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Cricket-NZ seek Muralitharan help on Sri Lanka tour
Oct 24 (Reuters) - Test cricket's leading wicket-taker Muttiah Muralitharan will be asked to pass on his expertise to New Zealand's bowlers and batsmen on their tour of Sri Lanka, the country's head coach has said.
The New Zealand-based members of the team leave for the tour, which includes a Twenty20 match, five one day internationals and two tests, on Thursday with new bowling coach Shane Bond making his first tour with the side.
The former New Zealand paceman was only appointed to the role last week and has had little to do with spin bowlers throughout his career, hence head coach Mike Hesson's decision to seek Muralitharan's help.
The 40-year-old off-spinner retired from the longer form of the game in 2010, capturing his 800th wicket with the final ball of his test career.
"Obviously Muralitharan lives in Sri Lanka in Colombo and he's someone we've got contacts with," Hesson told reporters at Christchurch airport on Wednesday.
"We haven't been able to firm things up but we're also looking into the possibility of another specialist coach.
"We've got some guys lined up but they add to the mix and help Shane in terms of his development - and also the players.
"We play half of our cricket in the sub-continent and even now the West Indies' conditions are very sub-continental. We'll get exposed to a lot of spin, and in this series 70-80 percent of our overs we face will be spin-based.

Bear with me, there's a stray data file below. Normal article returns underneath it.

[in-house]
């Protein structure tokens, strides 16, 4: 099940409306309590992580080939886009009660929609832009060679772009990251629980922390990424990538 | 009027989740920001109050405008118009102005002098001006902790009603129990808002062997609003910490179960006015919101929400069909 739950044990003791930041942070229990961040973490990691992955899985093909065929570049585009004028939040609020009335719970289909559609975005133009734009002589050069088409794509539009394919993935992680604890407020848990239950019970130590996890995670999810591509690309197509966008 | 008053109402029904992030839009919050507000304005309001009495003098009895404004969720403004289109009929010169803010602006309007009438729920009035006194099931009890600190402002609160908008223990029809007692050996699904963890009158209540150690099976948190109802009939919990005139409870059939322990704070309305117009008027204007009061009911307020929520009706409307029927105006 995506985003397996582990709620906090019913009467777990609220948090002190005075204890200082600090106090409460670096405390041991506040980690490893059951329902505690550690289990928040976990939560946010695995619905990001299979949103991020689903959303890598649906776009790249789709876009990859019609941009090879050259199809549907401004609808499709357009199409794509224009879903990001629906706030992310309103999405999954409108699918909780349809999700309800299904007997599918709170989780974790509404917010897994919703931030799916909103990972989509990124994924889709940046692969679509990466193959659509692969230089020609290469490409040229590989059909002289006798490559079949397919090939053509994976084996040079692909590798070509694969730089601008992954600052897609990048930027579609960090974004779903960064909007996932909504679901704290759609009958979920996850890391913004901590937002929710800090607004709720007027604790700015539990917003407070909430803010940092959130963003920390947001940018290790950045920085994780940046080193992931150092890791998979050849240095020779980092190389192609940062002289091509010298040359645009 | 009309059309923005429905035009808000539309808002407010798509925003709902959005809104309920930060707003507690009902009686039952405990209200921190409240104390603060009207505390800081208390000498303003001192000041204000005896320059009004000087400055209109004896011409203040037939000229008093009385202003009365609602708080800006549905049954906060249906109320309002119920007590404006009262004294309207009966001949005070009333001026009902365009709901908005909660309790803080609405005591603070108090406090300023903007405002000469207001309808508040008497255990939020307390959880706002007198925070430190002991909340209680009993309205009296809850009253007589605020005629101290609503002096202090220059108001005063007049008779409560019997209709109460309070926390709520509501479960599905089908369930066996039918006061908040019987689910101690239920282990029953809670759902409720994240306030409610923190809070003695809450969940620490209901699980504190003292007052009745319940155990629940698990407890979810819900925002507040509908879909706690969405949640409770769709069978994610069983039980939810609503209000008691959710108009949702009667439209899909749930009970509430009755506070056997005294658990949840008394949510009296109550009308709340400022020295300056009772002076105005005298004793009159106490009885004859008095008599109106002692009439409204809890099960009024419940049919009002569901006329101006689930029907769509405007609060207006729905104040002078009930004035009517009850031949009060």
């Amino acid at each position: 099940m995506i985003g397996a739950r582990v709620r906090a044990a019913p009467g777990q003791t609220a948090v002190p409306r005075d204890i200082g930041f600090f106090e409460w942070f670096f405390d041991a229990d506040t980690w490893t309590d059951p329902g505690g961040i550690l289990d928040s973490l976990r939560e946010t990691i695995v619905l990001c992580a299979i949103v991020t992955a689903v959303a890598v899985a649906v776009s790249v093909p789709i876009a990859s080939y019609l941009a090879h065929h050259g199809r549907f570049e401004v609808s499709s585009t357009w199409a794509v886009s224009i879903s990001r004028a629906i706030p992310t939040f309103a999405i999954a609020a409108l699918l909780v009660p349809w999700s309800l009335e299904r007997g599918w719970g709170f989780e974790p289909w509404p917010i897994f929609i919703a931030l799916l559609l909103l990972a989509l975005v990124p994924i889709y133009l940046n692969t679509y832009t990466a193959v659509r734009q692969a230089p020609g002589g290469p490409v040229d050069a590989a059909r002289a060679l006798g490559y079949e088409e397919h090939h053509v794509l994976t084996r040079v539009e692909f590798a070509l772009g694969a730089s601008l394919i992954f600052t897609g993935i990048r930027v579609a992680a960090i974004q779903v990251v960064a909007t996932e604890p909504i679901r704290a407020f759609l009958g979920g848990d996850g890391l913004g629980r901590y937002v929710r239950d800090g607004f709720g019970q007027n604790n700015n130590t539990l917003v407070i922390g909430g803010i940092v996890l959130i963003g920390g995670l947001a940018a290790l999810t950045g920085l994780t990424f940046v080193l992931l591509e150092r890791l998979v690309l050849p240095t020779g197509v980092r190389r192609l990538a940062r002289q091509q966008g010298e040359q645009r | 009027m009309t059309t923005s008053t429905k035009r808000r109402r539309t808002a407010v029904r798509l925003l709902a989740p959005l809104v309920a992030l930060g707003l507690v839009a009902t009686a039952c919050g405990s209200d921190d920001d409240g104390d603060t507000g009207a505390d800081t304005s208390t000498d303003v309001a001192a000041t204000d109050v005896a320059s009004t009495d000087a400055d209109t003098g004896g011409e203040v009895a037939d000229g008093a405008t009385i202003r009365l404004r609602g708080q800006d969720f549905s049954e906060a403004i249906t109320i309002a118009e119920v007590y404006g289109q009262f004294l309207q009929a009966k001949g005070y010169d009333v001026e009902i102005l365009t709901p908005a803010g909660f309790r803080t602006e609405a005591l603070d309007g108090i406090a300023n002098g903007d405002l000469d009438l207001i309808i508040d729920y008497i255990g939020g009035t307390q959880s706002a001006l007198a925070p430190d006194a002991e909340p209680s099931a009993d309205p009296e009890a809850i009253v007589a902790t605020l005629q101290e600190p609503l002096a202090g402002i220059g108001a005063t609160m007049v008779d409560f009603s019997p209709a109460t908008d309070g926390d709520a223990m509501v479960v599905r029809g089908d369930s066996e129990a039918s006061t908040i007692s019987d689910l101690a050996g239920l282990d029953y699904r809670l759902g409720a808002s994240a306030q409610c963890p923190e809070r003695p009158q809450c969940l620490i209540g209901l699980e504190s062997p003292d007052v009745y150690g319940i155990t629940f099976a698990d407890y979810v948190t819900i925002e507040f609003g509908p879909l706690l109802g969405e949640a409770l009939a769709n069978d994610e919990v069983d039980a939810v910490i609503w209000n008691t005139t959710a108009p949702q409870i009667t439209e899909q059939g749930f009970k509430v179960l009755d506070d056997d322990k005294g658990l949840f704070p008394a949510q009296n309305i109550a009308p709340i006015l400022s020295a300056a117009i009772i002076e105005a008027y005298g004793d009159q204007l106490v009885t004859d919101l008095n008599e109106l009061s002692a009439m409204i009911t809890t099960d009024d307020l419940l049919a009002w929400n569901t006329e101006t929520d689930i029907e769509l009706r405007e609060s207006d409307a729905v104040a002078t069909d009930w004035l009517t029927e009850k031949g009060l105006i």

"How well we adapt and how well we play them will dictate the outcome."
Local media also reported that former Sri Lankan left arm pace bowler Chaminda Vaas would help Bond work with the attack.
New Zealand have selected three left arm seamers - Trent Boult, Neil Wagner and James Franklin - for the tour, while Jeetan Patel and newcomer Todd Astle are the only specialist spin bowlers in the test squad.
Off-spinner Nathan McCullum and left arm spinner Ronnie Hira have been included in the limited-overs squad, while batsmen Rob Nicol, Martin Guptill and Kane Williamson are handy part-time spinners.
"That (spin bowling) is an area of weakness I think," Bond told Television New Zealand. "In terms of technique, psychology and playing under the pressure it is all the same bowling seam and pace.
"It is probably more getting into the mindset of a spin bowler.
"All I can do is communicate and talk as much as I can with those spin bowlers and still challenge around their plans and what they want to do."
The first match will be the Twenty20 international at Pallekele on Oct. 30. (Reporting by Greg Stutchbury in Wellington; Editing by John O'Brien)
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